Saab production grinds to a halt

All production ceased at Saab's Trollhättan plant on Wednesday after it emerged that the embattled Swedish car maker had failed to pay customs duties.

Saab production grinds to a halt

The Swedish Customs agency has blocked the transportation of all goods to and from the company as Saab’s payment problems intensify, newspaper Göteborgs-Posten reports.

Saab’s production manager Gunnar Brunius confirmed that the company was unable to manufacture any more cars after the customs agency blocked the importation of parts needed in the plant.

“But I’m expecting we’ll be able to resolve this over the course of Wednesday evening,” he told news agency TT.

“The Customs Agency is holding onto our goods. I have received no indications about us being unable to pay,” Brunius added.

The customs block encompasses all goods on their way to Saab from countries outside the European Union, according to Hans Ohlsson from Swedish Customs, who said Saab owed a “considerable” sum of money.

The Customs agency’s move comes just days after Saab applied for bankruptcy protection.

According to Ohlsson, Saab now has the option of either finding the money somewhere or finding somebody who will pay the debt on their behalf.

“They would have to pay all of Saab’s credit. Saab is not getting a penny of credit from us,” he said.


Trollhättan remembers school attack victims

Hundreds of people on Saturday turned out for a torchlight procession in the small town of Trollhättan in southwestern Sweden to honour the victims of last year’s deadly school attack there.

Trollhättan remembers school attack victims
'It was an attack on all of Sweden,' Education Minister Gustav Fridolin said. Photo: Thomas Johansson/ TT

Three people were killed in an attack that shocked Sweden as a masked, sword-wielding assailant entered the school, stabbing students and teachers who appeared to be of foreign origin. Several people were also injured. The attacker, 21-year-old Anton Lundin Pettersson, was then shot dead by police.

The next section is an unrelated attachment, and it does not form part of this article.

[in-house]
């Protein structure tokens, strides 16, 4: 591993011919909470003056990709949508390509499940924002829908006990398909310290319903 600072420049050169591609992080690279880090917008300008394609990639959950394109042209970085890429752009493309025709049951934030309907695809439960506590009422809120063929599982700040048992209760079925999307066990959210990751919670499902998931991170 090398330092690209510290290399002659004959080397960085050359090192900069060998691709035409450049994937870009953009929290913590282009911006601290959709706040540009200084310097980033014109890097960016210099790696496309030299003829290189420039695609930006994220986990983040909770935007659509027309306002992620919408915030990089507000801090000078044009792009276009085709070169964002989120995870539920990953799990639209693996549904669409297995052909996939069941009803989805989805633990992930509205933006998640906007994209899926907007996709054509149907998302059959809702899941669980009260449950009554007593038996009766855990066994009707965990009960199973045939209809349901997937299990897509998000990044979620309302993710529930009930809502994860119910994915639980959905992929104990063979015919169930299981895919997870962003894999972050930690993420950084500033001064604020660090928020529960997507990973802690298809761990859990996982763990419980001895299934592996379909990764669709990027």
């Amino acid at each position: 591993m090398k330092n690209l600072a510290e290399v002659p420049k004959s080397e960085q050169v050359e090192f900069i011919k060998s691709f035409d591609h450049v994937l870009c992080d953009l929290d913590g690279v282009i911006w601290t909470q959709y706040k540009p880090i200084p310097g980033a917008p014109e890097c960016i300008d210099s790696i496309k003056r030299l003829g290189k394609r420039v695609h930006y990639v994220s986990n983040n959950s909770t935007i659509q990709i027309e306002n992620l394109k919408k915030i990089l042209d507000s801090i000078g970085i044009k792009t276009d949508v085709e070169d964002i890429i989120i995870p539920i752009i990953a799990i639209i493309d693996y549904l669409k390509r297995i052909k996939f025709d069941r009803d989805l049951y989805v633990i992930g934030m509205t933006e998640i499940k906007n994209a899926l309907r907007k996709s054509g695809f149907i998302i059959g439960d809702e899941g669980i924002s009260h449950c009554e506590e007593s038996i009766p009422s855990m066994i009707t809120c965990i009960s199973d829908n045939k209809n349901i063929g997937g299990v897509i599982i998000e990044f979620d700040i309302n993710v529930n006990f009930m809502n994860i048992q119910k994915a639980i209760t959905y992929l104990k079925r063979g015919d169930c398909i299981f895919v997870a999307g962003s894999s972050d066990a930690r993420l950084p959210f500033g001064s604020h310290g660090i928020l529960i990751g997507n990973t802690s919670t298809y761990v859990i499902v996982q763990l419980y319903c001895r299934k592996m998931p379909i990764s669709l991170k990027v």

“It was an attack on all of Sweden,” Education Minister Gustav Fridolin said as the procession ended outside the school.

In the week running up to the one-year anniversary, students of the school had made thousands of postcards in memory of the teacher, pupil and teacher aide who were killed in the assault.

A police investigation has showed that Lundin had planned the attack, which lasted around 10 minutes, after being inspired by racist websites.

A teenage student told The Local at the time that many people at the school at first thought it was some kind of a prank.

“I was in a classroom with my class when one of my classmates’ sisters called her to warn her that there was a murderer at the school. So we locked the door to the classroom, but our teacher was still outside in the corridor.”

“We wanted to warn him, so a few of us went outside and then I saw the murderer, he was wearing a mask and had a sword. Our teacher got stabbed.”

“The murderer started chasing me, I ran into another classroom. If I had not run, I would have been murdered. I’m feeling really scared. Everyone’s scared here.”

Trollhättan is an industrial town with around 50,000 residents.